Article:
NEW YORK (Reuters) - World share markets rebounded on Tuesday as Turkey’s lira pulled out of a recent nosedive and reassuring data from Germany helped offset the latest softness in China’s economy.
After three weeks of heavy pounding, the lira TRYTOM=D3 recovered some ground, trading at about 6.37 to the dollar, up almost 8 percent from the previous day's close.
The Turkish currency was supported by news of a planned conference call in which the finance minister will seek to reassure investors concerned by President Tayyip Erdogan’s influence over the economy and his resistance to interest rate hikes to tackle double-digit inflation.
The dollar advanced to a 13-month peak against a basket of major currencies as traders increased their safe-haven holdings of the U.S. currency on worries about the lira-related fallout.
The Turkish currency lost almost 10 percent on Monday and nerves were briefly tested again as Erdogan urged Turks to boycott U.S. electronic products in response to recent criticism from Washington.
“I don’t believe it’s all over,” said Minh Trang, senior currency trader at Silicon Valley Bank in Santa Clara, California. “We are just getting a bit of reprieve from the recent down move.”
The Turks have exhausted the possibility of interest rate hikes and are backed into a corner by their inadequate level of currency reserves, Paul McNamara, emerging markets investment director at GAM Investments in London, said in a note.
A much-needed demand slowdown in Turkey is causing asset-quality problems in banks, he said. The role of construction in the Turkish economy, for example, is comparable to that in Spain or Ireland ahead of the European bust a decade ago, he said.
(GRAPHIC: Turkey's lira recovers a bit: reut.rs/2vKur3T)
MSCI's gauge of global equity markets .MIWD00000PUS halted a four-day slide to rise 0.33 percent, while Japan's Nikkei .N225 jumped 2.28 percent in its biggest one-day gain since March.
European shares steadied after a two-day sell-off as concerns about contagion from Turkey's currency crisis eased. The pan-regional FTSEurofirst 300 index .FTEU3 closed up 0.06 percent and the benchmark STOXX 600 closed flat.
Data showing the region’s largest economy, Germany, picking up more steam than expected in the second quarter helped sentiment in Europe, though the markets’ bounce might have been bigger had Chinese economic surveys not disappointed.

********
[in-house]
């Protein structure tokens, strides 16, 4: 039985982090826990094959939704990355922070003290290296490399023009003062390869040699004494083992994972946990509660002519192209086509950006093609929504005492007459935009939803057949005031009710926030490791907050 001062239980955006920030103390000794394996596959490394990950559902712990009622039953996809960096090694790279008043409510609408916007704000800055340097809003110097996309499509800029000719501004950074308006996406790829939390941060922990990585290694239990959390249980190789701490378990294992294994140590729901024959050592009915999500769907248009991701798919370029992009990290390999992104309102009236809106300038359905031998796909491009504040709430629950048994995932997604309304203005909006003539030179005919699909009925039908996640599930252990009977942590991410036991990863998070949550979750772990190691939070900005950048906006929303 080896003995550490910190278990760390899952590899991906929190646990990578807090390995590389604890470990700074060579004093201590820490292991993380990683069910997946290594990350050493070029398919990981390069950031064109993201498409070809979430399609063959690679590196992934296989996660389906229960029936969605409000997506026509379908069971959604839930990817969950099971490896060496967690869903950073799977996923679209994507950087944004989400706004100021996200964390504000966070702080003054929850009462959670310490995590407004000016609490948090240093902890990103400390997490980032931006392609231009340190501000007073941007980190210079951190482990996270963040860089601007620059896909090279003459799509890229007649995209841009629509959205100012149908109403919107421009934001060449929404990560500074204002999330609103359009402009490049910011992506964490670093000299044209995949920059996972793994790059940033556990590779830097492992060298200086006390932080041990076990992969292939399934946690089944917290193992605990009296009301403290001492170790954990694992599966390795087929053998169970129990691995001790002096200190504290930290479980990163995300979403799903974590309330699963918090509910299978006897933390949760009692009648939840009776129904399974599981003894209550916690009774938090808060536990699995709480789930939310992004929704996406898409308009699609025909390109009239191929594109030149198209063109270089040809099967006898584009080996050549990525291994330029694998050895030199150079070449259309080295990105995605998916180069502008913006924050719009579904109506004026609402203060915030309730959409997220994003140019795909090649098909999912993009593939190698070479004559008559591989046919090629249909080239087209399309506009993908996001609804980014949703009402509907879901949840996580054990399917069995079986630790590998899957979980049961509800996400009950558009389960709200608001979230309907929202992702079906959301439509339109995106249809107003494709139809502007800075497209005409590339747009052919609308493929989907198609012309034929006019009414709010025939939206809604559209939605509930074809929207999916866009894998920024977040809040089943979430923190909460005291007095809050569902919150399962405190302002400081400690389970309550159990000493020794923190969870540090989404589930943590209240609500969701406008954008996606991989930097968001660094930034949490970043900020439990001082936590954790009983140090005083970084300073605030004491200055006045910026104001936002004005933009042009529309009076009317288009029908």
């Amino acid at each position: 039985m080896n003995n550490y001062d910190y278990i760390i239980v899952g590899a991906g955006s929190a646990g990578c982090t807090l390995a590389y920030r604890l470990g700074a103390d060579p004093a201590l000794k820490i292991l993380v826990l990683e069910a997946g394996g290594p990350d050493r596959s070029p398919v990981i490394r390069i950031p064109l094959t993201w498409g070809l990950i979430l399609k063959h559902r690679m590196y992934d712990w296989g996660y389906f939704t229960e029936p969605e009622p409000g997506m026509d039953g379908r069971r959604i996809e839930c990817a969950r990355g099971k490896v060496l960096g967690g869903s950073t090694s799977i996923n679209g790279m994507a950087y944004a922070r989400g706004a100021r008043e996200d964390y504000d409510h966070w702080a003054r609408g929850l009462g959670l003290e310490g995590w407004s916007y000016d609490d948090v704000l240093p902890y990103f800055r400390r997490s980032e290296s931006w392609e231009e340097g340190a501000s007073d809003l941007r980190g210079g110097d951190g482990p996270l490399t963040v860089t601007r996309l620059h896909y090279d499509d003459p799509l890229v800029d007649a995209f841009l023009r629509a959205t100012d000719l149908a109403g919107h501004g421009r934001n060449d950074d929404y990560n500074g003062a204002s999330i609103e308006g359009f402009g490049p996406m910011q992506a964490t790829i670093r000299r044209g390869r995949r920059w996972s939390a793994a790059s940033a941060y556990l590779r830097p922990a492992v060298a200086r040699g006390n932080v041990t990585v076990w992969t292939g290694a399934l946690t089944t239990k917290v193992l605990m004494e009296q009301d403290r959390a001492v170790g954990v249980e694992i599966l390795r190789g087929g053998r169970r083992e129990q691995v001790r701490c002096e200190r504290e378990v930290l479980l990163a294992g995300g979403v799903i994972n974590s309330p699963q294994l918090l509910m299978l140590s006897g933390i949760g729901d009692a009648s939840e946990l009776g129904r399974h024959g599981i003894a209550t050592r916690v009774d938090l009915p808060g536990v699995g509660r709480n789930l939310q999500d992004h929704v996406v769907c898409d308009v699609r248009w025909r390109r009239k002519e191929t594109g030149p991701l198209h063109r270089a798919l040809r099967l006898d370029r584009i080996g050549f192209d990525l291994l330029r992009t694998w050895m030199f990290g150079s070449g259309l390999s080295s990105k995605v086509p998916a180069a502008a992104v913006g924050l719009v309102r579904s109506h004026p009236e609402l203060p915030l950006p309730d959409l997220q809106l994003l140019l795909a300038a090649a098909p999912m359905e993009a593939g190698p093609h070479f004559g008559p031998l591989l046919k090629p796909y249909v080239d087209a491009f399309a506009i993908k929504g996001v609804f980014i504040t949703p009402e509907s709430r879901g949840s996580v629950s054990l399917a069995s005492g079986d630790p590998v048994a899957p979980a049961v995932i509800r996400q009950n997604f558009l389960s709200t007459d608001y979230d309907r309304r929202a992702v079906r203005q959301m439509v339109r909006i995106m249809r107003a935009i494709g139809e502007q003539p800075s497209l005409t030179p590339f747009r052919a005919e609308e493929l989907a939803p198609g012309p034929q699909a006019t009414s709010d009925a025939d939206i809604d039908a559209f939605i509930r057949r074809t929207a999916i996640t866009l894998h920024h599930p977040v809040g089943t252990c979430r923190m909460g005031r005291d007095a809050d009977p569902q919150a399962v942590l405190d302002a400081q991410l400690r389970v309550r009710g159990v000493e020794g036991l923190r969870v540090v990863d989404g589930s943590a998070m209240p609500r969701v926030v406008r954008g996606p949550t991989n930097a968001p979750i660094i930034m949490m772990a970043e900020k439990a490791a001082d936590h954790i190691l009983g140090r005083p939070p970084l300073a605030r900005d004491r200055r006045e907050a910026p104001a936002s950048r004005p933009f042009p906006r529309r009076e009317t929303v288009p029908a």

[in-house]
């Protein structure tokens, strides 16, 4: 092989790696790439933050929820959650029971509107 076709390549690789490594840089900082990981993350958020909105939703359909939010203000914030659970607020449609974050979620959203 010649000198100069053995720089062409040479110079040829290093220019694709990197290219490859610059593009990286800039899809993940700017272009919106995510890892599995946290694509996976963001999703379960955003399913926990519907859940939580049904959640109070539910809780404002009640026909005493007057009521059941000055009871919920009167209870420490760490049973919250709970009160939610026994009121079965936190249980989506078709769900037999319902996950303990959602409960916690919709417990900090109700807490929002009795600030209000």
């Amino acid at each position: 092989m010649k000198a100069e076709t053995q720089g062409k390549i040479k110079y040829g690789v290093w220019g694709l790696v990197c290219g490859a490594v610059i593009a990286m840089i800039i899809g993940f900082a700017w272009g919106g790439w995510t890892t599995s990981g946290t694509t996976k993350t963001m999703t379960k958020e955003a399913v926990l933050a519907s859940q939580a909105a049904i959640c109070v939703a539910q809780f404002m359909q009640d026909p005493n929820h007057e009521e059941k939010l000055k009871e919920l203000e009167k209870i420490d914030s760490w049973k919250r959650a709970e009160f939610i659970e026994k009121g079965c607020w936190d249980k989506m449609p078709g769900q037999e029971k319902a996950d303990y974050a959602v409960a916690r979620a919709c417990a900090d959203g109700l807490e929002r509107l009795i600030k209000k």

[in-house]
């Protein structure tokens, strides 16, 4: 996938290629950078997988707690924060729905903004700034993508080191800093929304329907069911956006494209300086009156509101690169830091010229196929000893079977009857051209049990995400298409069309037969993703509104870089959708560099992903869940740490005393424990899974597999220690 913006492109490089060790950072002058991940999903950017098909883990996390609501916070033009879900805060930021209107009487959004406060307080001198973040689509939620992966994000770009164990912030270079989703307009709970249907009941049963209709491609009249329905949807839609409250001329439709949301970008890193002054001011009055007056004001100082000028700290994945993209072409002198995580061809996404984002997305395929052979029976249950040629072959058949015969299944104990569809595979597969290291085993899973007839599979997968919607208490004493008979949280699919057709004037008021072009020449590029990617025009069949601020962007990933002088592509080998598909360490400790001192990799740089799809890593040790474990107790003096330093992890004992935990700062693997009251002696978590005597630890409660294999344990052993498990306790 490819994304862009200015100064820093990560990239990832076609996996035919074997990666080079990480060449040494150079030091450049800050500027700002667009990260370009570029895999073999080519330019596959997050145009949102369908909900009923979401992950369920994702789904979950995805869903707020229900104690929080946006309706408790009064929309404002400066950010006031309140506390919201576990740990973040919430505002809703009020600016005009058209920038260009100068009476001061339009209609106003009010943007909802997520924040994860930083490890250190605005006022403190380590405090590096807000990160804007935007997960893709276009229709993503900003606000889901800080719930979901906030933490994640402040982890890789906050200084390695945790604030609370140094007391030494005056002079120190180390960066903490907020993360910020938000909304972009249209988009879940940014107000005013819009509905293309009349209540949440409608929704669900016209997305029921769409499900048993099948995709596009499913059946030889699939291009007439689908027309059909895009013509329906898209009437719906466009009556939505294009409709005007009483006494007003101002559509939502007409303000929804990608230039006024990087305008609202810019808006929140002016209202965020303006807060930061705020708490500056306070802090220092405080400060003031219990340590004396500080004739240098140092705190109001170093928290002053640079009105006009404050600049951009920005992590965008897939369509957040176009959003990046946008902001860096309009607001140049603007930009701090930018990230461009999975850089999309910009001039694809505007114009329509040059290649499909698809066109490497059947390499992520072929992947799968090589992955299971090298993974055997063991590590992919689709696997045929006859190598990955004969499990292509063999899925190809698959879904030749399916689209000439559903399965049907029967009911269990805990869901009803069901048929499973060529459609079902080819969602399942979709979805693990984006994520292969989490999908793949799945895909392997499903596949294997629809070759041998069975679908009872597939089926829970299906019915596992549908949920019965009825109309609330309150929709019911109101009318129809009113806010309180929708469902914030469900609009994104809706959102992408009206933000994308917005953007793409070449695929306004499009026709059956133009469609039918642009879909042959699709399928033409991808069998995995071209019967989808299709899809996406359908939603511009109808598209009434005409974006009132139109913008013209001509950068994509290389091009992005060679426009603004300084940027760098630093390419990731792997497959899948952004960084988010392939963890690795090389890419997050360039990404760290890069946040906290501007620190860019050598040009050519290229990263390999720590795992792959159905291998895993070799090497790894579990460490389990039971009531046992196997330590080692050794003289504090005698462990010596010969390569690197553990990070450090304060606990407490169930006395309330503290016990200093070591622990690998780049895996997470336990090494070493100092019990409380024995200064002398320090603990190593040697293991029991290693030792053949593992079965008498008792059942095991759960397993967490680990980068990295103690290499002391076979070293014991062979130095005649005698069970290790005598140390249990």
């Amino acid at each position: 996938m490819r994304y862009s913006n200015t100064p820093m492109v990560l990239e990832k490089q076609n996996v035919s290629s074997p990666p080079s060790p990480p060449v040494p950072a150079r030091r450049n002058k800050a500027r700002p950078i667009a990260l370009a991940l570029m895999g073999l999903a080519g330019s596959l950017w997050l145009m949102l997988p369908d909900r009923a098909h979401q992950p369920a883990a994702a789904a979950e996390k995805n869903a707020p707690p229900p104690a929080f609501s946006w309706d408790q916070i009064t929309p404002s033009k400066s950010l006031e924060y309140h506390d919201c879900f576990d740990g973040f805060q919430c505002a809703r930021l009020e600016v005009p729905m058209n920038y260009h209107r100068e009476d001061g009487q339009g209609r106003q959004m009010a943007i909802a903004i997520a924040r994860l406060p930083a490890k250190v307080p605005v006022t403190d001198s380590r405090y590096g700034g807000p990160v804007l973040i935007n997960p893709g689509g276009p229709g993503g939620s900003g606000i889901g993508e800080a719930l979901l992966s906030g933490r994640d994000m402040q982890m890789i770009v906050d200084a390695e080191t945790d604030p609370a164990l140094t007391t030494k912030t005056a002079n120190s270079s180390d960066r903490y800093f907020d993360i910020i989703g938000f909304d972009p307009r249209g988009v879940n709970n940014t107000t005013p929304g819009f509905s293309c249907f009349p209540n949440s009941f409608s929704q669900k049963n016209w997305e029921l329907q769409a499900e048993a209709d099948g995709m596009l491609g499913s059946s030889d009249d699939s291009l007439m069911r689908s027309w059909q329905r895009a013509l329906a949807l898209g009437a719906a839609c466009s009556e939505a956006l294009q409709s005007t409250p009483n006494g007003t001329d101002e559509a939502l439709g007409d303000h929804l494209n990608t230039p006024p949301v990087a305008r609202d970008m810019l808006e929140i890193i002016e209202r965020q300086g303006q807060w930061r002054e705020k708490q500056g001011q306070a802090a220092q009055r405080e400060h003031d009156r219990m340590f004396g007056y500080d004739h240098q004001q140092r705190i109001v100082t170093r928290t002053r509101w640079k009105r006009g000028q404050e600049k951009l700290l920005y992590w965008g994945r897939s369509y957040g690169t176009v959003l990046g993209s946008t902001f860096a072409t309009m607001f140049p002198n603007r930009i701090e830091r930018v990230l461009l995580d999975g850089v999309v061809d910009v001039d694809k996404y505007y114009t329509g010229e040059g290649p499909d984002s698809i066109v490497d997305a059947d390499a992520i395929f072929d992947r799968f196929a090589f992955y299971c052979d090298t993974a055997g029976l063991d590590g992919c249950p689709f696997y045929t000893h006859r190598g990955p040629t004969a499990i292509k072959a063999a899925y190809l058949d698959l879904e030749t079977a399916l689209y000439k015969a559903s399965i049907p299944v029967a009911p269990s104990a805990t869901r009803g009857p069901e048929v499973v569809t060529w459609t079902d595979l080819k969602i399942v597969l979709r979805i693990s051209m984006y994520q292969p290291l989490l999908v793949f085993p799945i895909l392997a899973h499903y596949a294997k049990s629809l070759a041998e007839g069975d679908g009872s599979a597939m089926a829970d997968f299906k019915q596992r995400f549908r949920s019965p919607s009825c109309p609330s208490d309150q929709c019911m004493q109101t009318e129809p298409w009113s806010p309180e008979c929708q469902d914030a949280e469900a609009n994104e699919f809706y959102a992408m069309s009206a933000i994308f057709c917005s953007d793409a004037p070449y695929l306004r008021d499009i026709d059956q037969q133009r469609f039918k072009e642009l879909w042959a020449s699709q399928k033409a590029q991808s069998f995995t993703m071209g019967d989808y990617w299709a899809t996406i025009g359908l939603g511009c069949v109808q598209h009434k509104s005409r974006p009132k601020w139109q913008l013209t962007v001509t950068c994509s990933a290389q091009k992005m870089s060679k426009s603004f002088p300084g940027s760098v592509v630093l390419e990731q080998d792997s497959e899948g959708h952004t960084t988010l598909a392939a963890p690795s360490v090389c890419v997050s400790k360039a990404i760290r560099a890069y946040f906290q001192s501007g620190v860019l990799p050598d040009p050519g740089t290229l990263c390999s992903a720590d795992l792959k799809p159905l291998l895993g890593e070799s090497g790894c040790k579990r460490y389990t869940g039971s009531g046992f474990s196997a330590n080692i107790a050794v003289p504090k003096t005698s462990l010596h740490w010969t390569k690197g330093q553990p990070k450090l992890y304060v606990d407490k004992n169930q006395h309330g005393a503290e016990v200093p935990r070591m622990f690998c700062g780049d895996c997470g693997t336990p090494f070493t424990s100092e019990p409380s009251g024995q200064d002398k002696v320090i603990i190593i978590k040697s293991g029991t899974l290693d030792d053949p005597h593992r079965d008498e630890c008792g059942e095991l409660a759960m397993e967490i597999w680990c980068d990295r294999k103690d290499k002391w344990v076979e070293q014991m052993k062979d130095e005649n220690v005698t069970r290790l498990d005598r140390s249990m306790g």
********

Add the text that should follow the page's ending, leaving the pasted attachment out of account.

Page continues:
Investment growth in China slowed to a record low while industrial output and retail sales both missed expectations.
Still, MSCI’s emerging markets index for equities .MSCIEF fell to its lowest since July 2017 before paring most losses for the day to close down slightly.
Stocks on Wall Street rallied. The Dow Jones Industrial Average .DJI rose 112.22 points, or 0.45 percent, to 25,299.92. The S&P 500 .SPX gained 18.03 points, or 0.64 percent, to 2,839.96 and the Nasdaq Composite .IXIC added 51.19 points, or 0.65 percent, to 7,870.89.
The euro fell, hitting 13-month lows against the dollar and Swiss franc, as traders fretted over the exposure of European banks to Turkey.
Oil prices pared gains as the dollar touched a 13-month high against a basket of currencies. A stronger greenback makes dollar-denominated oil more expensive for holders of other currencies.
U.S. crude CLcv1 fell 16 cents to settle at $67.04 a barrel and Brent LCOcv1 settled down 15 cents at $72.46.
U.S. December gold futures GCcv1 settled up $1.80 at $1,200.70 per ounce.
U.S. Treasury yields rose, in line with the European bond market, as global sentiment brightened after equity markets stabilized worldwide and the lira bounced back a bit.
Benchmark 10-year notes US10YT=RR fell 5/32 in price to yield 2.8931 percent.
Germany’s 10-year yield DE10YT=TWEB was 1 basis point higher at 0.33 percent, above a one-month low hit on Monday as Germany reported stronger-than-expected second-quarter GDP data.
(GRAPHIC: Turkey's ripple effect on global assets: reut.rs/2vHB5ry)
(GRAPHIC: World FX rates in 2018 tmsnrt.rs/2egbfVh)
Reporting by Herbert Lash, additional reporting by Richard Leong in New York; Editing by Dan Grebler and Lisa Shumaker